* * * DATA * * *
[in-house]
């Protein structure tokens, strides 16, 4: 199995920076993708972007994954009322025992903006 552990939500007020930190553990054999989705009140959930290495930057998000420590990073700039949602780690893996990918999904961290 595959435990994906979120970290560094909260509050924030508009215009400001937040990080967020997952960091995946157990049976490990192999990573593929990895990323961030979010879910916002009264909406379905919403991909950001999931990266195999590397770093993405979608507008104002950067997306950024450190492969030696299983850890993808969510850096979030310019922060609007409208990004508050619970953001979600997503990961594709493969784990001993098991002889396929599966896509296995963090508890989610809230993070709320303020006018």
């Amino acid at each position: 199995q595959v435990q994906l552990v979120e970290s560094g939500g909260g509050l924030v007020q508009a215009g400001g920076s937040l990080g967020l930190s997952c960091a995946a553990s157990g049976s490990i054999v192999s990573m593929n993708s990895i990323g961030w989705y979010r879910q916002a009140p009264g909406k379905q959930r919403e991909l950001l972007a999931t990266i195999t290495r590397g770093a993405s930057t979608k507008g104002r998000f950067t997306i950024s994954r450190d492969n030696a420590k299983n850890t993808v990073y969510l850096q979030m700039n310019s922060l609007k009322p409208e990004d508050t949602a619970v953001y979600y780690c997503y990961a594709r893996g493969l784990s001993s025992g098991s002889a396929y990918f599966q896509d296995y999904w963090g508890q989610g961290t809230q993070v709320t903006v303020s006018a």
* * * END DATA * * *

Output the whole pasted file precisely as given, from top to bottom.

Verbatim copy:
[in-house]
């Protein structure tokens, strides 16, 4: 199995920076993708972007994954009322025992903006 552990939500007020930190553990054999989705009140959930290495930057998000420590990073700039949602780690893996990918999904961290 595959435990994906979120970290560094909260509050924030508009215009400001937040990080967020997952960091995946157990049976490990192999990573593929990895990323961030979010879910916002009264909406379905919403991909950001999931990266195999590397770093993405979608507008104002950067997306950024450190492969030696299983850890993808969510850096979030310019922060609007409208990004508050619970953001979600997503990961594709493969784990001993098991002889396929599966896509296995963090508890989610809230993070709320303020006018």
């Amino acid at each position: 199995q595959v435990q994906l552990v979120e970290s560094g939500g909260g509050l924030v007020q508009a215009g400001g920076s937040l990080g967020l930190s997952c960091a995946a553990s157990g049976s490990i054999v192999s990573m593929n993708s990895i990323g961030w989705y979010r879910q916002a009140p009264g909406k379905q959930r919403e991909l950001l972007a999931t990266i195999t290495r590397g770093a993405s930057t979608k507008g104002r998000f950067t997306i950024s994954r450190d492969n030696a420590k299983n850890t993808v990073y969510l850096q979030m700039n310019s922060l609007k009322p409208e990004d508050t949602a619970v953001y979600y780690c997503y990961a594709r893996g493969l784990s001993s025992g098991s002889a396929y990918f599966q896509d296995y999904w963090g508890q989610g961290t809230q993070v709320t903006v303020s006018a």